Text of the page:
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San Francisco Unified School District historic bond proposal falls short in addressing school infrastructure needs

San Francisco, California – Officials of the San Francisco Unified School District acknowledge that the $790 million bond measure slated for the Nov. 5 ballot is still insufficient to renovate the district’s aging infrastructure. Originally, they aimed to propose a $1 billion bond for March, but the board of education pulled back. They recognized that past bond issues needed addressing before they could move forward with the city’s largest public school bond in history.

Despite the postponement, the commissioners concur that these funds are crucial to repairing district facilities amid declining student numbers and looming school closures.

SFUSD officials acknowledge that the $790 million bond measure slated for the Nov. 5 ballot is still insufficient to renovate the district's aging infrastructure

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“SFUSD’s commitment to educational excellence must be supported by well-functioning schools,” Board of Education President Lainie Motamedi said in a statement. “SFUSD’s bond program is absolutely essential to fund the critical improvements needed to provide quality education and safe learning environments.”

Last year, the board adopted a facilities master plan guiding where the 2024 bond funds would be allocated. It emphasizes mechanical, electrical, plumbing, and air ventilation improvements across all schools. The plan particularly highlights Rooftop Elementary and Middle School’s Mayeda campus, Mission High School, Balboa High School, Everett Middle School, and George Moscone Elementary School as top priorities for upgrades, projects that were previously deferred from a 2016 bond. District officials assure that the measure will not increase tax rates.

“The bond program is a responsible steward of public funds and remains committed to transforming the state of our school facilities without increasing taxes,” Motamedi said.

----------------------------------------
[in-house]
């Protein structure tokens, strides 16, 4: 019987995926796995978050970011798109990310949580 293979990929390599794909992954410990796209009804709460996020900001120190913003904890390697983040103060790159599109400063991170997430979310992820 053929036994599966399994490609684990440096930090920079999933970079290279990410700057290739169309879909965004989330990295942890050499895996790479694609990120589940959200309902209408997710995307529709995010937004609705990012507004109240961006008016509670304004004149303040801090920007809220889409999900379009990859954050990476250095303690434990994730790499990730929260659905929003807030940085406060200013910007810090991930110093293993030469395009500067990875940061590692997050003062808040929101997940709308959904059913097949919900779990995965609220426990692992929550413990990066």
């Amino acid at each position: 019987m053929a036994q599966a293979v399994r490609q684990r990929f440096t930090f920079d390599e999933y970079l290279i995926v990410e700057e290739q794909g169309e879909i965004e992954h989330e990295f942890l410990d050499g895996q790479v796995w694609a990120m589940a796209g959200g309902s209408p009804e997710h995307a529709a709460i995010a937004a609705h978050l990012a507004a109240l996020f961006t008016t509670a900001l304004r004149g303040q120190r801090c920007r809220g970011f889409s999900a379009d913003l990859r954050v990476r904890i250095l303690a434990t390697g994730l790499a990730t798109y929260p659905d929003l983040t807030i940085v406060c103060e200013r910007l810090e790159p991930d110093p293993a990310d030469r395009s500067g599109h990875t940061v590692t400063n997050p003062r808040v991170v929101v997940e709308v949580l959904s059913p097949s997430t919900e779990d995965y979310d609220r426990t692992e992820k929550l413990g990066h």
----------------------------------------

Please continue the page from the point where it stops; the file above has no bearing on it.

SFUSD officials acknowledge that the $790 million bond measure slated for the Nov. 5 ballot is still insufficient to renovate the district's aging infrastructure

To pass, the bond will require 55% voter approval. Superintendent Matt Wayne emphasized that this proposal “will allow [the district] to invest in the places that need it most and need it now.” However, district officials acknowledged that the $790 million, the largest bond in SFUSD’s history, remains inadequate.

Karen Sullivan, the Executive Director of Capital Planning, estimated a staggering $6 billion would be necessary to restore all schools. At an April board meeting, Wayne stated that the district has “way more needs than we’ll address in one bond.” They refrained from proposing a larger bond because district leaders must “demonstrate to the community [their] ability to manage resources well,” Wayne explained.

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“The bond program has been managed very well, but the confidence in the district’s ability is one we need to restore,” he said.

Parents have sharply criticized the district for delaying critical repairs, even after a $744 million bond was approved in 2016. At Buena Vista Horace Mann, students have faced lead contamination in plumbing, rodents, and a gas leak, prompting parents to file a Williams Complaint over hazardous learning conditions. SFUSD allocated $40 million for repairs in 2021, and district officials stated renovations will begin next year.

The San Francisco Unified School District had earmarked $100 million of the $744 million bond to build an arts center at the Ruth Asawa San Francisco School of the Arts. However, pandemic-related expenses diverted those funds, delaying repairs and construction. Despite these setbacks, district officials remain optimistic that the 2024 bond will secure voter support, just as 79% approved the 2016 bond.

“SFUSD’s debt burden and tax rates are relatively low when compared to other large school districts in the state. SFUSD spends down bonds efficiently and general obligation bond tax rates have always been lower than what was presented to voters in the bond measure at election time,” district spokesperson Laura Dudnick said in a statement.

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Fitch Ratings, a top national credit rating agency, changed SFUSD’s issuer rating from negative to stable in January. The agency highlighted SFUSD’s efforts to address budgetary errors that resulted in a structural imbalance, requiring intervention from the California Department of Education after years of significant projected deficits. The district will propose the $790 million bond resolution at the May 14 Board of Education meeting.

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